JULY 13, 2017 — Law firm Winston & Strawn says that the Department of Justice (DOJ) has issued a new policy that may curtail the long-standing practice of requiring vessel owners and operators facing charges under the Act to Prevent Pollution from Ships (APPS) and MARPOL to make “Community Service Payments” to non profit groups such as the National Fish and Wildlife Foundation as part of their plea agreements.
Partner H. Allen Black writes in the firm’s Maritime Fed Watch that a memorandum from Attorney General Jeff Sessions dated June 5, 2017, prohibits the DOJ from entering into any agreement on behalf of the United States that would require a party to make a payment or loan to any non-governmental person or entity that is not a party to the dispute. The agreements affected include plea agreements, non-prosecution agreements, deferred prosecution agreements, and civil settlements. ‘
The memorandum provides only three exceptions to the general prohibition: (1) victim restitution or other payments that directly remedy the harm that is sought to be redressed, such as environmental harm or harm from official corruption; (2) payments for legal services rendered in connection with the case; and (3) payments expressly authorized by statute, such as restitution and forfeiture.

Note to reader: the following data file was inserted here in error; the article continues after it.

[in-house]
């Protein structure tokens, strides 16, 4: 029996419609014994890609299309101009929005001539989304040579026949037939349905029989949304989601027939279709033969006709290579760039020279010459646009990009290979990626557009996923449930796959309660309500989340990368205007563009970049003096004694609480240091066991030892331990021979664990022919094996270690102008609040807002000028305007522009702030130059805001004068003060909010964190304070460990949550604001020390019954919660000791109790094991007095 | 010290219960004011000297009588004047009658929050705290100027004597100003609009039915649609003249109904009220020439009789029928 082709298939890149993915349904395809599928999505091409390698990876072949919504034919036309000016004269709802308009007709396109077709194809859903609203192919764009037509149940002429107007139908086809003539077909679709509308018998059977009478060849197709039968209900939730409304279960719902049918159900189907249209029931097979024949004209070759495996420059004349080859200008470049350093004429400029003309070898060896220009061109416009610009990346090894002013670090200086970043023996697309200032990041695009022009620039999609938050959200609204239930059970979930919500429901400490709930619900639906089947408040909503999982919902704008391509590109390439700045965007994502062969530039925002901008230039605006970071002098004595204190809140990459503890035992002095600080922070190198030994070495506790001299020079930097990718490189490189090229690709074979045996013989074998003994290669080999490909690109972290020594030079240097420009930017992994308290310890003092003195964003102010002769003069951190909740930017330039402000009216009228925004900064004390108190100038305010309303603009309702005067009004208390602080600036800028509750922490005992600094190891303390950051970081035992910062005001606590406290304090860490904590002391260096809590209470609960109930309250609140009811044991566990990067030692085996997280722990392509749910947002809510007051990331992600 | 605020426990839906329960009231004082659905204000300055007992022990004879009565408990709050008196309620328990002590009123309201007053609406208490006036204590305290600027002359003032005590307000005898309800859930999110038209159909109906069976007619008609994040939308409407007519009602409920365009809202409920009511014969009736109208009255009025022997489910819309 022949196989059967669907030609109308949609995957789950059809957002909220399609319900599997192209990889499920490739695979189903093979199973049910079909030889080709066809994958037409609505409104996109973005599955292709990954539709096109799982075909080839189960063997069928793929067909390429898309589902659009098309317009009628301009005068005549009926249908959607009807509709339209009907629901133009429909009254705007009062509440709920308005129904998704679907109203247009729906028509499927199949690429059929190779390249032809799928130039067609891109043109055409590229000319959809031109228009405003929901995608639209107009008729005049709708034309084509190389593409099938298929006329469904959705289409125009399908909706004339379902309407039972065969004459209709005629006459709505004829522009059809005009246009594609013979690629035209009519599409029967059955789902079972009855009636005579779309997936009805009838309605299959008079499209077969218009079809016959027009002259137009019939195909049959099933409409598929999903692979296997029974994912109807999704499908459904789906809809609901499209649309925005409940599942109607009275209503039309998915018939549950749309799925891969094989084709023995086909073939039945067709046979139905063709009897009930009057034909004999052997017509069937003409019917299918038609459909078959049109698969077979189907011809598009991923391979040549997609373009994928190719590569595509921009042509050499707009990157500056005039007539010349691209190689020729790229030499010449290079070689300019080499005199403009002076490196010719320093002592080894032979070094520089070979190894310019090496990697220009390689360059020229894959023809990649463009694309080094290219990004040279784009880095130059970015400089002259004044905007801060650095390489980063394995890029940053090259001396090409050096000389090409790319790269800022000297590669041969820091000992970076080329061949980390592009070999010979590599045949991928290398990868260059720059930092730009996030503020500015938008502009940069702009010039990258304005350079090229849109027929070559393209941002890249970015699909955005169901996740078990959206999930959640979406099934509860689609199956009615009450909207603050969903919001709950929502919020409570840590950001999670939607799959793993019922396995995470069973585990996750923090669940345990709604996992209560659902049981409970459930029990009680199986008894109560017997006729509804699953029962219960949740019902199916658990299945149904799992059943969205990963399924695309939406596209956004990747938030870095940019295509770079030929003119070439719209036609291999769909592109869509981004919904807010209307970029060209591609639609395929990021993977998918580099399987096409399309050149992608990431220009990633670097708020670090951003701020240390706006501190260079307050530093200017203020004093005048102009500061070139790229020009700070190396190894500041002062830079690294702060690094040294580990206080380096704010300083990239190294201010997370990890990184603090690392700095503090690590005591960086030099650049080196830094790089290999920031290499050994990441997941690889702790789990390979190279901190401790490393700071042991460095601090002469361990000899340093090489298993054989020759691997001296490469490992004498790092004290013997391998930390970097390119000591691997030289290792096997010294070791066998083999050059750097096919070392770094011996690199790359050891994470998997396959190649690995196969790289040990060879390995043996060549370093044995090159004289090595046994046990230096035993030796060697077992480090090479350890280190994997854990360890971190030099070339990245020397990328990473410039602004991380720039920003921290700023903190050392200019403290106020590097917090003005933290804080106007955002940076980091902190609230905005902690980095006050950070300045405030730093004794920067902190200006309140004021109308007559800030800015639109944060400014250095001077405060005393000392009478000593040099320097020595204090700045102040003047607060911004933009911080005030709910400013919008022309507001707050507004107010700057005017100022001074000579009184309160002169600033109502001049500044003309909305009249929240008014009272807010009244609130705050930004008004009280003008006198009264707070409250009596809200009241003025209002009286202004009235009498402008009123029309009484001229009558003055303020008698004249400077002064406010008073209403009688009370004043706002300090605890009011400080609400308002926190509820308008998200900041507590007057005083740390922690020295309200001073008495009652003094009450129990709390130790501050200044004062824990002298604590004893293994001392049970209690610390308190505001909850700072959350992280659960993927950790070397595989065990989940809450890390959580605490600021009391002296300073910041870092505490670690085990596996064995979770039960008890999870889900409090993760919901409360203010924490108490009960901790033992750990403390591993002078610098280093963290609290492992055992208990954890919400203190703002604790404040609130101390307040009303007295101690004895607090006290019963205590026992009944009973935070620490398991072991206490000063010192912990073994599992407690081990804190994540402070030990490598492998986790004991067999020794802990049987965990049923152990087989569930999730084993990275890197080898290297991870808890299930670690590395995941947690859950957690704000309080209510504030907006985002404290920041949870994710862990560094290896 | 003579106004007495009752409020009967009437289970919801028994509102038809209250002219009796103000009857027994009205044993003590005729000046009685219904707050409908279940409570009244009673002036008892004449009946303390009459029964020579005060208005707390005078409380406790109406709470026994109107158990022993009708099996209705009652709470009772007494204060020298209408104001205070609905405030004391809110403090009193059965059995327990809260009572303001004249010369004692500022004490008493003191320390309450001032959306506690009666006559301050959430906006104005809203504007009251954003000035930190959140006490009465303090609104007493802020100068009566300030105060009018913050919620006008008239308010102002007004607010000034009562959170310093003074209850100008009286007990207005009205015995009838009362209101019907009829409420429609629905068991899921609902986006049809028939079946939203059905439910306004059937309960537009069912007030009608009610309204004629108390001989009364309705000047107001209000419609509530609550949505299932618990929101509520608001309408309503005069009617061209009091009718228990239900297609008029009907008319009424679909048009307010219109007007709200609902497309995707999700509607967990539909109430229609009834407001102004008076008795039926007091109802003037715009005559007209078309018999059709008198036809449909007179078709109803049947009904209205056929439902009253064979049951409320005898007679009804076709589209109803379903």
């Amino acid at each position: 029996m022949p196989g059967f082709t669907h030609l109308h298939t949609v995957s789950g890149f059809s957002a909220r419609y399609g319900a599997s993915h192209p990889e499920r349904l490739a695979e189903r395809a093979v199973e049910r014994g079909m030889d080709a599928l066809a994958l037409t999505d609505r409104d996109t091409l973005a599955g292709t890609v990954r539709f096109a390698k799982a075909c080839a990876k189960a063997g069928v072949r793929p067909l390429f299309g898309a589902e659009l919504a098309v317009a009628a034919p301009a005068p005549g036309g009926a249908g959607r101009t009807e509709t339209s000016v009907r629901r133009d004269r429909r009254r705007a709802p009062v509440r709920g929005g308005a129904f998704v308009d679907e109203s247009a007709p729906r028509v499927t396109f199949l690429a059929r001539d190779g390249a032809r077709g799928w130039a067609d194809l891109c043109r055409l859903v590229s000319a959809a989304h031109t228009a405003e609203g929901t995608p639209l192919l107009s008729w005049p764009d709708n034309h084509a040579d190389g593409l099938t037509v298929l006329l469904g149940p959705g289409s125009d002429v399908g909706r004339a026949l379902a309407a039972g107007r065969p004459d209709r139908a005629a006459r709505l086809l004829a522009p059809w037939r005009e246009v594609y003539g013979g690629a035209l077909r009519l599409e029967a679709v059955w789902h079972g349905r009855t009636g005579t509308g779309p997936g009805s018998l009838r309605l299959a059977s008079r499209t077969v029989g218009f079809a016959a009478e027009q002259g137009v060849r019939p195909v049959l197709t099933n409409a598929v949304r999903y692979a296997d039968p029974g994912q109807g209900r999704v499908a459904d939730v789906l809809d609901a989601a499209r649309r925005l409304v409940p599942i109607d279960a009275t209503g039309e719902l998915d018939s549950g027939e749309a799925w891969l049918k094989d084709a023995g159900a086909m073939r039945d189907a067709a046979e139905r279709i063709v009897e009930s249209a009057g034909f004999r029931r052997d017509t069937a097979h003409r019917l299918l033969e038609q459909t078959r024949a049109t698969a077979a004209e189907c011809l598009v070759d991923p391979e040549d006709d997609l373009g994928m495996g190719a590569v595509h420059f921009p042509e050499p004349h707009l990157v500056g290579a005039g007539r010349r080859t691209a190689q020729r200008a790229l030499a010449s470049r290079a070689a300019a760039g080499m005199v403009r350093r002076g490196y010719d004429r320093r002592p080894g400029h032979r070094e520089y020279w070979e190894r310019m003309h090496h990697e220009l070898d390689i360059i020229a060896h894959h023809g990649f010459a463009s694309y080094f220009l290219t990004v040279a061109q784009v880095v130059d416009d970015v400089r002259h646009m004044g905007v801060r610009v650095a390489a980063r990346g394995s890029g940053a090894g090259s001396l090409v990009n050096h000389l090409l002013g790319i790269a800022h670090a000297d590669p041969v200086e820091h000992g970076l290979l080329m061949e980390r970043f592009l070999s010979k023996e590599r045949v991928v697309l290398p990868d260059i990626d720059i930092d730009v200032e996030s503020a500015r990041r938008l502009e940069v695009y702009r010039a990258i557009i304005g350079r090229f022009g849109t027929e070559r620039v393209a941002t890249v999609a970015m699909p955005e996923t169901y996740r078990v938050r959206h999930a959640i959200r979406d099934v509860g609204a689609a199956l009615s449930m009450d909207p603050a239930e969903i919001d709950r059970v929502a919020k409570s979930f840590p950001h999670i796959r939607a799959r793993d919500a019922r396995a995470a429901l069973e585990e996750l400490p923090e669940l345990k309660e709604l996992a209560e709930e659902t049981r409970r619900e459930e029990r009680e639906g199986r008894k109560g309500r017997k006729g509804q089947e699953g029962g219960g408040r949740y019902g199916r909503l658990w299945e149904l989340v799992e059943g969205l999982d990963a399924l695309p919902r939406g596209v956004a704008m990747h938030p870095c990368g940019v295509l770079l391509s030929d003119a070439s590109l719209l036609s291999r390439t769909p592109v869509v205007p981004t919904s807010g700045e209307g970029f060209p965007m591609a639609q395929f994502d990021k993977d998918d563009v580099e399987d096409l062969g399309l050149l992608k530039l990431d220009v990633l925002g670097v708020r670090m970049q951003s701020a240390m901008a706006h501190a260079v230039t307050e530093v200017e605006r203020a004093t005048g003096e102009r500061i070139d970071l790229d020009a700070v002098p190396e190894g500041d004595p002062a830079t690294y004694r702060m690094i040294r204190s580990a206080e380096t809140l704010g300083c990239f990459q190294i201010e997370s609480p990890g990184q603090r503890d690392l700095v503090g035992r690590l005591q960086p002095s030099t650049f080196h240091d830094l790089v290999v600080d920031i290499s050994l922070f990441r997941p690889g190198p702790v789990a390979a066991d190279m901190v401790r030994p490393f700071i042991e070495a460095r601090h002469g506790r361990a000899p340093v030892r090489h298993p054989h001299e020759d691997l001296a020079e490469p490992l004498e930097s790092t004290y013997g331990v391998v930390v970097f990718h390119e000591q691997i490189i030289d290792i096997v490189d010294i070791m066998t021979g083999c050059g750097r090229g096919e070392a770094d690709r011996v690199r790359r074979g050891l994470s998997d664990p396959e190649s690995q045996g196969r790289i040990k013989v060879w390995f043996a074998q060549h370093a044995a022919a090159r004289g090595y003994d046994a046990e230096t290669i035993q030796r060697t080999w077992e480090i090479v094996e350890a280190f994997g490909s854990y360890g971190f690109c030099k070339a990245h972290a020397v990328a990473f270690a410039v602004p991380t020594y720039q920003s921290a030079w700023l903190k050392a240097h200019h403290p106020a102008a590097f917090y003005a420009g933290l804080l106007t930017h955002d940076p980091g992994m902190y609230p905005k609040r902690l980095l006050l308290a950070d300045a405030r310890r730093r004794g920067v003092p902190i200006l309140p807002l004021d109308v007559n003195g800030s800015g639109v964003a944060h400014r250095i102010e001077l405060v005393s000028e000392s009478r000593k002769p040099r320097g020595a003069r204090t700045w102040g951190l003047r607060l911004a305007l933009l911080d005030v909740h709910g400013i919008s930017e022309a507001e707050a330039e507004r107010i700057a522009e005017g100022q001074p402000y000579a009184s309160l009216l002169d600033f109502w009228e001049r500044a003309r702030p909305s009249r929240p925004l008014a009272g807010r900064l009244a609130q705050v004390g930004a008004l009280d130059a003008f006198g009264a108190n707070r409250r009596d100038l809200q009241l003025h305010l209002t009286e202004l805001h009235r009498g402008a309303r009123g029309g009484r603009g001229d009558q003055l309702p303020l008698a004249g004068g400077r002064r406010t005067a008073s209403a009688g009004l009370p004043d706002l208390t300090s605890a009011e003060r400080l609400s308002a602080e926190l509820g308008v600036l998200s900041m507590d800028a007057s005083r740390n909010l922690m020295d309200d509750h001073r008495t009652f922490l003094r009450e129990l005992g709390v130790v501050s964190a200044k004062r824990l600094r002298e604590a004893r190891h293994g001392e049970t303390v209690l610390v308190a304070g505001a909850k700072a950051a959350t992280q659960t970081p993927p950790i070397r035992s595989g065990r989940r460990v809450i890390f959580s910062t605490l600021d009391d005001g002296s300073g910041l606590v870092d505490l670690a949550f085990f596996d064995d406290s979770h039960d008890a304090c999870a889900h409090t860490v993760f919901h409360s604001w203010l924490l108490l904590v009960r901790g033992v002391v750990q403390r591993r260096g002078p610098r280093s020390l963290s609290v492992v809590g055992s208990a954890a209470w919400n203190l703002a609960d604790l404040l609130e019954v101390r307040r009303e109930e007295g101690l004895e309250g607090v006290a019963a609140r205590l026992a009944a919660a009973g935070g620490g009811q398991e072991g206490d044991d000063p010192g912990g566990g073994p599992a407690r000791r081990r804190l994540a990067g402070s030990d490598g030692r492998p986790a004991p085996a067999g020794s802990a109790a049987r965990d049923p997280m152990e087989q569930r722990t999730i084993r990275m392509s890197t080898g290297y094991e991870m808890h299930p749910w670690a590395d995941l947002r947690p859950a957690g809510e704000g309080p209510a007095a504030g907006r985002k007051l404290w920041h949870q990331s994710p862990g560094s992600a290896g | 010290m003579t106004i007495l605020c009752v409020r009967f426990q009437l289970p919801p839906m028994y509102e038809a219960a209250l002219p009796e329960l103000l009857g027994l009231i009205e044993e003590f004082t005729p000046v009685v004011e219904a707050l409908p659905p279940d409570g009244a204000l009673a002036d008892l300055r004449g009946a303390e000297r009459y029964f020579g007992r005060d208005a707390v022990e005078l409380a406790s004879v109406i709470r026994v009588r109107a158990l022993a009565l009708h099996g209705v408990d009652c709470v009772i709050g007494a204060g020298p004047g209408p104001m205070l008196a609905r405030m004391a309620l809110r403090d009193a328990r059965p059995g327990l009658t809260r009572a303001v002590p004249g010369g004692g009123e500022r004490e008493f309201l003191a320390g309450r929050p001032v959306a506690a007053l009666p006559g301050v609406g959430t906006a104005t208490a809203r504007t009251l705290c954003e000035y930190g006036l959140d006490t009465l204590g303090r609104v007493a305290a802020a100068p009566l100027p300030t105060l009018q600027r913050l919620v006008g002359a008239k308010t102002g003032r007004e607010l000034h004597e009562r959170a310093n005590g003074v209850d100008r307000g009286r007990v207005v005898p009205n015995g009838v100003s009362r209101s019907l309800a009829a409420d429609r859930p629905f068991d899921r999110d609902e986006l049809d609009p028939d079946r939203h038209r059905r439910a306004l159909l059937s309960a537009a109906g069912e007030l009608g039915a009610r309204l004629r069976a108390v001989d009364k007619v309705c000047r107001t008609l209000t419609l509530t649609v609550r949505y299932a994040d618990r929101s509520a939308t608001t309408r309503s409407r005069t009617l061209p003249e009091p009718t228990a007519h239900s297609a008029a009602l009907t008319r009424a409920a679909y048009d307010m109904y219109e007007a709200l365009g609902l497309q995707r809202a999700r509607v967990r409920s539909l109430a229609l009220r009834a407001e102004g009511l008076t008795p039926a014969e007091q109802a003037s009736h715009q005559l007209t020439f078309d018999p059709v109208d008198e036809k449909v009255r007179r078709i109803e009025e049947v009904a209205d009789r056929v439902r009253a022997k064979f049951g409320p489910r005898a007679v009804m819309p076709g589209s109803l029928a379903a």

The new policy raises a question in connection with future plea agreements in U.S. criminal APPS/MARPOL cases. In the past, most plea agreements in such cases have included provisions for a Community Service Payment to some specified third-party non profit organization. For example, one recent plea agreement required a $7 million payment to the National Fish and Wildlife Foundation, and a $3 million payment to South Florida National Parks Trust. The authority for such payments is based on Section 8B1.3 of the Federal Sentencing Guidelines, which provides that “Community service [for organizations] may be ordered as a condition of probation where such community service is reasonably designed to repair the harm caused by the offense.” The commentary suggests that the preferred form of community service is a payment.
Since the charges in most APPS/MARPOL cases are for “failure to maintain oil record book ” or “obstruction of agency proceeding” in connection with alleged improper discharges at sea, the issue of whether a Community Service Payment can be viewed as a payment that “directly remedies the harm” is open to question. Likewise, the memorandum does not discuss the relationship of the new policy to the Sentencing Guidelines’ provisions for organizational community service payments. Until the policy is clarified, this may become an issue for vessel owners and operators negotiating with the DOJ.